One embodiment of the invention is an improvement over the camera system described in co-pending patent application Ser. No. 10/608,363, entitled “OMNI-DIRECTIONAL CAMERA DESIGN FOR VIDEO CONFERENCING”, filed on Jun. 26, 2003. This camera system of the invention uses N cameras and an N sided mirror to capture images of the surrounding scene. The images from the N cameras are stitched together to create a 360-degree panorama using a calibration surface. The camera system according to the invention improves on this prior camera design in that the mirrors and camera lenses and sensors are housed and aligned within a unified substantially solid block housing of optical material.

An exemplary embodiment 202 of the housing 204 of the camera system of the invention is shown in FIG. 2. The camera design of this embodiment makes use of a unified molded structure 204 made of optical material to house one or more mirrored surfaces or mirror pieces that are aligned with surfaces 206, and sensor alignment surfaces 208. It should be noted that the surfaces 206 could be coated with a reflective material which eliminates the need for separate mirror pieces. The sensor alignment surfaces 208 are basically holes cut out or molded into the block structure 204 for receiving and aligning each lens element with its associated sensor surface. The housing, 204, can be made of any optical material such as, for example, glass or plastic.

FIG. 3 shows an exemplary embodiment of the camera system of the invention where each mirrored surface 306 is aligned via each sensor alignment surface 308 to reflect an image to a lens 310 to the sensor 312. Each aligned sensor 312 and lens assembly pair 310 can be considered as a camera of a camera array. In one embodiment of the invention the optical sensors can be further aligned with pin structures 314 mounted beneath the solid block.

FIG. 4 shows yet another exemplary embodiment 402 of the camera system of the invention wherein the housing block 404 is non-unitary. The housing made of optical material is similar to that previously described but is assembled from sections of optical material. For example, sections 404 a, 404 b, 404 c, 404 d are assembled to create the block housing.

It should be noted in all of the aforementioned embodiments of the invention that the surfaces of the housing block do not necessarily have to be planar, but could be curved instead.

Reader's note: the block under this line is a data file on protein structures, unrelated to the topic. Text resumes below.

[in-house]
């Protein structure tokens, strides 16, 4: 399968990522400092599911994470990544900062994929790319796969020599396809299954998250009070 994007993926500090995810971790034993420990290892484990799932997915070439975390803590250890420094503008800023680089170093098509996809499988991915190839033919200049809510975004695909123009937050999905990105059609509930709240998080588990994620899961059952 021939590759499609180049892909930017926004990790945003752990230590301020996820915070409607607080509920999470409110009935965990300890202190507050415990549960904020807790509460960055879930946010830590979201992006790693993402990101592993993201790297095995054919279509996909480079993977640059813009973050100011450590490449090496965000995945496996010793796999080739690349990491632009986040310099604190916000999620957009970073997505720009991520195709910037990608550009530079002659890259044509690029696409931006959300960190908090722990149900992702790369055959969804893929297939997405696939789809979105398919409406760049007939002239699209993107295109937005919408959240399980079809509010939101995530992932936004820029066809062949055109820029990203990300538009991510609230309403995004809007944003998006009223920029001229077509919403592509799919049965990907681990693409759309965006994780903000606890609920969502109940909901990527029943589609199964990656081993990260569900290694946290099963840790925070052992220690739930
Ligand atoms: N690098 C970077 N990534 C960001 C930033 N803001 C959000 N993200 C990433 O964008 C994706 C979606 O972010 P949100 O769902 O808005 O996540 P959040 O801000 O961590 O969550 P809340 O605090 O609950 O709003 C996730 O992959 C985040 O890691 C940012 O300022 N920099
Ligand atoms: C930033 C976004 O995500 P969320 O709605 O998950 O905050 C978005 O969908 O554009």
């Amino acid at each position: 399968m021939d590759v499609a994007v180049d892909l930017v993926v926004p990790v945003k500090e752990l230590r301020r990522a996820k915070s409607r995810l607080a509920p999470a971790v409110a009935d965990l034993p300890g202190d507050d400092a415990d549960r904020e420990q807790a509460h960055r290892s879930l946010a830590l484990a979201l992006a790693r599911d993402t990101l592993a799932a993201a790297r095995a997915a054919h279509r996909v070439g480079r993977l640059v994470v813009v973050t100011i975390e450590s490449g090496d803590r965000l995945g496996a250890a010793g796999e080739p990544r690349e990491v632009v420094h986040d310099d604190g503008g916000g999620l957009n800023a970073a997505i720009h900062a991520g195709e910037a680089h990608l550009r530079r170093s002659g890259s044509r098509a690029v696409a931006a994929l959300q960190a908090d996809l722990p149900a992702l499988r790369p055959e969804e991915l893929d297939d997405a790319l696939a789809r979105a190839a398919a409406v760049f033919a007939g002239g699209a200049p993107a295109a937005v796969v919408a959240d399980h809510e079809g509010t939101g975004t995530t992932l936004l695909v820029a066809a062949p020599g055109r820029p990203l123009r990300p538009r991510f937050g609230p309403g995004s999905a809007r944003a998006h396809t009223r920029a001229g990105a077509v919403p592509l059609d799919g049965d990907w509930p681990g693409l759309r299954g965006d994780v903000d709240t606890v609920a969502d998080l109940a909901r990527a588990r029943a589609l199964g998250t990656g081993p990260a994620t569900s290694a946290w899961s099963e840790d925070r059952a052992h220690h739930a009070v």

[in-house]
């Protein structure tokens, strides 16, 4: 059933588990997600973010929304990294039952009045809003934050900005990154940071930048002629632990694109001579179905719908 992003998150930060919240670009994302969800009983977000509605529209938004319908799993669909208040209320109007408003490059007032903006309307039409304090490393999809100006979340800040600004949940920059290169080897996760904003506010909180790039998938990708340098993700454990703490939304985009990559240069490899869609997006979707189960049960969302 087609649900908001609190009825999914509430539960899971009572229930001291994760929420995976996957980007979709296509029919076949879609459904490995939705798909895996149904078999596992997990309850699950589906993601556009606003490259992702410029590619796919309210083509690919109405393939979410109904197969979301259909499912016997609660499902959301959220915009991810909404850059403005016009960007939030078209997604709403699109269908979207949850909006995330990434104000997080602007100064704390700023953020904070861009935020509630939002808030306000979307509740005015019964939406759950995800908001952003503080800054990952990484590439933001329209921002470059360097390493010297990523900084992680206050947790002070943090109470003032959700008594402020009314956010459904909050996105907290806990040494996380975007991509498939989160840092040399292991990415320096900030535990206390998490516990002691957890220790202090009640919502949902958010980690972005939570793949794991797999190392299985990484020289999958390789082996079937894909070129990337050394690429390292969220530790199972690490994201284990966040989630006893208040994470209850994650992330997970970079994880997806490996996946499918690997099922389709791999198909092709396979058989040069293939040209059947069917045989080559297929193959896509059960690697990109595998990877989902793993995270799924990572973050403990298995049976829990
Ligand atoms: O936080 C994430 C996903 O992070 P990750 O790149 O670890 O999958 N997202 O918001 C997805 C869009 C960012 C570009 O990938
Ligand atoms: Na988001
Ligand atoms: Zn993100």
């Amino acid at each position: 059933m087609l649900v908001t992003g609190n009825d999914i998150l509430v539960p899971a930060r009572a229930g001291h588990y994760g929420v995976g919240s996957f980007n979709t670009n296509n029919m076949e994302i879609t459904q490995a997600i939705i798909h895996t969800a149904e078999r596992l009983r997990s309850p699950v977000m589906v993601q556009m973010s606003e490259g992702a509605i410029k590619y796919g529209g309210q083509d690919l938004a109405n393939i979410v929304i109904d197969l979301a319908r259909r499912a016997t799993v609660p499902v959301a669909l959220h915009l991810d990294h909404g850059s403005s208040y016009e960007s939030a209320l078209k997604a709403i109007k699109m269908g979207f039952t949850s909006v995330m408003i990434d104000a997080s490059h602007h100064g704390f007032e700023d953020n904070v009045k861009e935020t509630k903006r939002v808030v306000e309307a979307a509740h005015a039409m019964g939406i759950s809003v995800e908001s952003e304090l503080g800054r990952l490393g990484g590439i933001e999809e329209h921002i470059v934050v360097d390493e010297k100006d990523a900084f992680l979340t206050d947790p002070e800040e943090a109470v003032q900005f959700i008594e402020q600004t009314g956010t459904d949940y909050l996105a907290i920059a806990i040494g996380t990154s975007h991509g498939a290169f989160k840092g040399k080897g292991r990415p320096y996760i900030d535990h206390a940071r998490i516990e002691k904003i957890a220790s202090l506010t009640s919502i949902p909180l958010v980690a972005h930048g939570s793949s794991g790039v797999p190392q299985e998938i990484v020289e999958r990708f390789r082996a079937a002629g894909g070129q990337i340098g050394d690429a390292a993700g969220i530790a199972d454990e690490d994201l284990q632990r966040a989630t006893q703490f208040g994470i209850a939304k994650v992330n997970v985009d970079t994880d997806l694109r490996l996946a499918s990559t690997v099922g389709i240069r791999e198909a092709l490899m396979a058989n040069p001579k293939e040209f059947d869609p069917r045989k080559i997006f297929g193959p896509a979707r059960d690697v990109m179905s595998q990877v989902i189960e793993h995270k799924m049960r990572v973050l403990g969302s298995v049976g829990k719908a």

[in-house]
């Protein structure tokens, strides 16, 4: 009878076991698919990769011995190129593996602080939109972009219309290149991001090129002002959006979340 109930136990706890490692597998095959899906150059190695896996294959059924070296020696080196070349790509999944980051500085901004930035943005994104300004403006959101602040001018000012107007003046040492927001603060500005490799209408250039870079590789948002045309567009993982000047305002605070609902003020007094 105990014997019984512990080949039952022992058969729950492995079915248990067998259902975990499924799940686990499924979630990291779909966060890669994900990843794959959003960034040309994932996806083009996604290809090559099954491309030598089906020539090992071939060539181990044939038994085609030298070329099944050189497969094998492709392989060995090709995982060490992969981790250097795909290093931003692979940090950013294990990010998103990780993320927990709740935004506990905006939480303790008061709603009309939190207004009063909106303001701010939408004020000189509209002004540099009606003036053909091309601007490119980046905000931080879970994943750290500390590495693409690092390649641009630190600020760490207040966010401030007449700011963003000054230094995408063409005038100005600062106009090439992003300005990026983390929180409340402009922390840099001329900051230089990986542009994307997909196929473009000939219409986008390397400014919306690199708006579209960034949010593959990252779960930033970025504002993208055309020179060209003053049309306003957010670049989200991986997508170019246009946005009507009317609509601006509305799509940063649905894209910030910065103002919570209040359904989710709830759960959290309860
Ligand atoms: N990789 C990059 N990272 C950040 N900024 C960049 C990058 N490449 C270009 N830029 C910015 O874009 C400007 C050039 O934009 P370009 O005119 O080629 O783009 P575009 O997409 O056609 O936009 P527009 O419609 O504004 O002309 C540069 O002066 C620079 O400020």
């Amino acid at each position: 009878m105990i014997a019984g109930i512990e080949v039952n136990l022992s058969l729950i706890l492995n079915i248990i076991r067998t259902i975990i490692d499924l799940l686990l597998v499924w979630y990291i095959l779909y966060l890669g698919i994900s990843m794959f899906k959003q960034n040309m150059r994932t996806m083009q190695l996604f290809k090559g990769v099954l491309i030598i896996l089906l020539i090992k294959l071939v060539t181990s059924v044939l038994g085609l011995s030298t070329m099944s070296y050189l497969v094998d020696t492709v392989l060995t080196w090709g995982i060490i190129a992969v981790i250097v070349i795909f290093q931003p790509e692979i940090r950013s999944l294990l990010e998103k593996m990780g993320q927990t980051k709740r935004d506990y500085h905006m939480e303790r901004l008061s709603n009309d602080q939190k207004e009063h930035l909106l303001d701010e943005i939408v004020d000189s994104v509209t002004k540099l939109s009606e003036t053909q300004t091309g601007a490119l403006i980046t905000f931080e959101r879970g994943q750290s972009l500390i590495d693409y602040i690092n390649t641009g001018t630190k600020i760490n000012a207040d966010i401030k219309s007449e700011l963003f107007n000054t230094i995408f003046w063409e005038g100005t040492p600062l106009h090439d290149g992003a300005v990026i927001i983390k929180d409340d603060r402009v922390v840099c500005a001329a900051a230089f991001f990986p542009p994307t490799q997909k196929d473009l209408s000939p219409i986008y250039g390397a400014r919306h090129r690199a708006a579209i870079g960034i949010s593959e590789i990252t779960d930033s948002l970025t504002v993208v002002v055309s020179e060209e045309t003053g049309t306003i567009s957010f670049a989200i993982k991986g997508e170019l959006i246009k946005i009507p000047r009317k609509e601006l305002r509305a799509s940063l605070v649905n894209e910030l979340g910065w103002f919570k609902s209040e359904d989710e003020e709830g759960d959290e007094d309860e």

2.3 Camera/Reflective Surface Geometry.

This section is provided in order to describe geometries of the camera component configurations housed within the housing block of the present invention. It should be noted that any type of camera could be encased in the housing of optical material as long as the housing configuration provides the desired optical path.

As mentioned previously, the camera design of one embodiment of the invention employs N cameras and an N sided mirror. FIG. 3 depicts an embodiment of the camera system wherein a 4-sided mirror 306 is used. Different numbers of mirrors/reflective surfaces and cameras can be used, as long as there is a one-to-one correspondence for each camera-mirror pair. In FIG. 3, camera (e.g. lens 310 a and sensor 312 a) is aligned with mirror side 306 a. Each camera captures the image that is reflected in its corresponding mirror or reflective surface. The images captured by the N cameras are stitched together to create a 360-degree panorama. To stitch the images together in real-time, a conventional static image stitcher can be used, which stitches images together perfectly for objects on a calibration surface. The calibration surface is typically defined by the boundary of the table the camera is on.

The geometry of the camera configuration of one exemplary embodiment of the invention employing 4 mirrored surfaces and 4 cameras can be described by the variables shown in Table 1, FIGS. 5, 6, 7 and 8, and the equations below. As mentioned above, different numbers of mirrors/reflective surfaces and cameras can be used, as long as there is a one-to-one correspondence for each camera-mirror pair and the housing is shaped to appropriately enclose all surfaces and provide the desired optical path. In this embodiment, for example, the housing would be shaped as a pentagon. The camera/sensor configuration in this embodiment is substantially similar to that to that described in co-pending application Ser. No. 10/608,363. The variables in Table 1 correspond to the FIGS. 5, 6, 7 and 8. FIG. 6 is a diagram depicting the base of packed camera sensors. The sensor chip width is X.

TABLE 1
Variables used in FIGS. 5, 6, 7 and 8.
Parameters Description
α Angle of the mirror face and the vertical
χ Angle of optical axis from camera with respect to the
vertical